In brief

  • The Department of Justice filed a civil forfeiture complaint against 280 cryptocurrency accounts.
  • It alleges that those accounts were used to launder money stolen in two separate 2019 hacks.
  • Those hacks are both believed to have come from North Korea, with the money laundered via Chinese nationals.

The United States Department of Justice today identified 280 cryptocurrency accounts it believes were involved in laundering money from two large hacks in 2019. Both attacks allegedly emanated from North Korea.

In a forfeiture complaint filing made in US District Court, units of the Internal Revenue Service, the Federal Bureau of Investigation, and US Immigration and Customs Enforcement requested possession of those 280 identified accounts.

The first hack in question, which occurred in July 2019, involved the theft of roughly $272,000 in relatively obscure cryptocurrency tokens, including Proton Tokens and PlayGame Tokens, from a cryptocurrency exchange. Subsequent investigations uncovered that those funds were laundered by being converted into other cryptocurrencies.

The second attack, in September 2019, netted around $2.5 million in cryptocurrency from a US company's digital wallets. The attacker then allegedly used 100 or so accounts at an exchange to launder the money.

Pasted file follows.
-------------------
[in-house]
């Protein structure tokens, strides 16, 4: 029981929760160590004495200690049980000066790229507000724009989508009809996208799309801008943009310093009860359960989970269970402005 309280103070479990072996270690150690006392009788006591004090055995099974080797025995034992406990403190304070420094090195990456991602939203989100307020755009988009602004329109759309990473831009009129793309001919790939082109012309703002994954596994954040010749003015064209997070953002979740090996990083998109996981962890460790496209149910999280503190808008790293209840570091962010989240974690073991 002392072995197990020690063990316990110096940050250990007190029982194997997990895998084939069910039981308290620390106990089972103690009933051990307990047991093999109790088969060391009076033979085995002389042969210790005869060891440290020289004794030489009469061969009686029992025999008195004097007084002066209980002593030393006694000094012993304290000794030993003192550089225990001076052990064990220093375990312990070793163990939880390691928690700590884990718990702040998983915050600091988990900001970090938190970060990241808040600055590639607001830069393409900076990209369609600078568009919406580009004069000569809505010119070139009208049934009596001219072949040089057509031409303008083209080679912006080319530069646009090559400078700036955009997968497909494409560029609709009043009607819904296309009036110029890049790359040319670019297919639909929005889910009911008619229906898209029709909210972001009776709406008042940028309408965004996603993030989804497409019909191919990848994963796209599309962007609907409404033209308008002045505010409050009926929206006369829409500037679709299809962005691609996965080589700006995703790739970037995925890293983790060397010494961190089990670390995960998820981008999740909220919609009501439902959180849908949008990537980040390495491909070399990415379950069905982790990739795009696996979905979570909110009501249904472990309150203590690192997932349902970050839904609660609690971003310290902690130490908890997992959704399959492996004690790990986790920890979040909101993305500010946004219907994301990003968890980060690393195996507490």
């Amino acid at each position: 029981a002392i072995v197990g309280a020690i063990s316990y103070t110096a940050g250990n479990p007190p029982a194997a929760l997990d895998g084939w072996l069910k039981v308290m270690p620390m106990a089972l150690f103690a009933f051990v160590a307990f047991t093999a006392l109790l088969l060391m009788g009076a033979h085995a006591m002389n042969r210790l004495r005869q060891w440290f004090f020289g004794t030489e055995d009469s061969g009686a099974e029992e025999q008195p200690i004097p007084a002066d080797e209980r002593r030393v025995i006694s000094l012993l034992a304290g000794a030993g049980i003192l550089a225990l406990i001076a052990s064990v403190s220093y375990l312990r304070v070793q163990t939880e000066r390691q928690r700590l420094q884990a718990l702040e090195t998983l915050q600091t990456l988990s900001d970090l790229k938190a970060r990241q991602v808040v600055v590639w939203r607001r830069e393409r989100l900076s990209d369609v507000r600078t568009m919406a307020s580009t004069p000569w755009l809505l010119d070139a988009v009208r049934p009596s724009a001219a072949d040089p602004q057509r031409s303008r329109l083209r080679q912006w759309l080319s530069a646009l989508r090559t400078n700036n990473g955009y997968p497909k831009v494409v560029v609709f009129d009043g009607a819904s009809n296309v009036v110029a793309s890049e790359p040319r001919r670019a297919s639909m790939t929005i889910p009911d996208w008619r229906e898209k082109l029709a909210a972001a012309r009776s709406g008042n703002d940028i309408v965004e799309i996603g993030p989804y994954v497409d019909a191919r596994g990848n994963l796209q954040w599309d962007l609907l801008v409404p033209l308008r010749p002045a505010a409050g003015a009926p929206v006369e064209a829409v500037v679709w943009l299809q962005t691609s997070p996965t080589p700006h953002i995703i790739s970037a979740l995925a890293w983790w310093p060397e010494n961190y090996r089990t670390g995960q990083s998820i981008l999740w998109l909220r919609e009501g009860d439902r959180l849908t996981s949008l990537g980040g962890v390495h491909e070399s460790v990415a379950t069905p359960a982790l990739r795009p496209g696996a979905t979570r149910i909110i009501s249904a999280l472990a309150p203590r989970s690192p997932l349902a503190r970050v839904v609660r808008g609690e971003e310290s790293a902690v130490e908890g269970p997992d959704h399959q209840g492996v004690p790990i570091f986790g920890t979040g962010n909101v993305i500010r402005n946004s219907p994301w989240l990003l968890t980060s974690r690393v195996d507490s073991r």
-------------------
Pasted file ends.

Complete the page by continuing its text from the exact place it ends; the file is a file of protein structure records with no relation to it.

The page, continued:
According to the complaint, "Chinese OTC traders" from an unnamed exchange helped launder those funds. The Department of Justice asserts that these are the same actors who laundered funds for North Korea in a massive $250 million hack in 2018.

“Despite the highly sophisticated laundering techniques used, IRS-CI’s Cybercrimes Unit was able to successfully trace stolen funds directly back to North Korean actors,” said Don Fort, Chief of IRS Criminal Investigation (IRS-CI, in a statement. “IRS-CI will continue to collaborate with its law enforcement partners to combat foreign and domestic operations that threaten the United States financial system and national security.”

A March 2019 UN Security Council Report estimated that between January 2017 and September 2018 alone, hackers sanctioned by North Korea stole $571 million from cryptocurrency exchanges, which they could then use to evade economic sanctions from foreign governments.

Those figures don't include the 2019 attacks referenced in today's filing.